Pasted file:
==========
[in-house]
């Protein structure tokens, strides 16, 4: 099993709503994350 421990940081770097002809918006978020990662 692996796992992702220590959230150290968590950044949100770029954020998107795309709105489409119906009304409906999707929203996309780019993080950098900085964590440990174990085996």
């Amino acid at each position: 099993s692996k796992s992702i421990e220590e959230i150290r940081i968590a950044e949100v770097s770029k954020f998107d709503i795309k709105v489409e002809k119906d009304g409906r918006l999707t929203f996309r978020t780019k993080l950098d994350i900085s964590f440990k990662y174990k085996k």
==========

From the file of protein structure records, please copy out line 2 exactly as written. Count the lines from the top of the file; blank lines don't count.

């Protein structure tokens, strides 16, 4: 099993709503994350 421990940081770097002809918006978020990662 692996796992992702220590959230150290968590950044949100770029954020998107795309709105489409119906009304409906999707929203996309780019993080950098900085964590440990174990085996």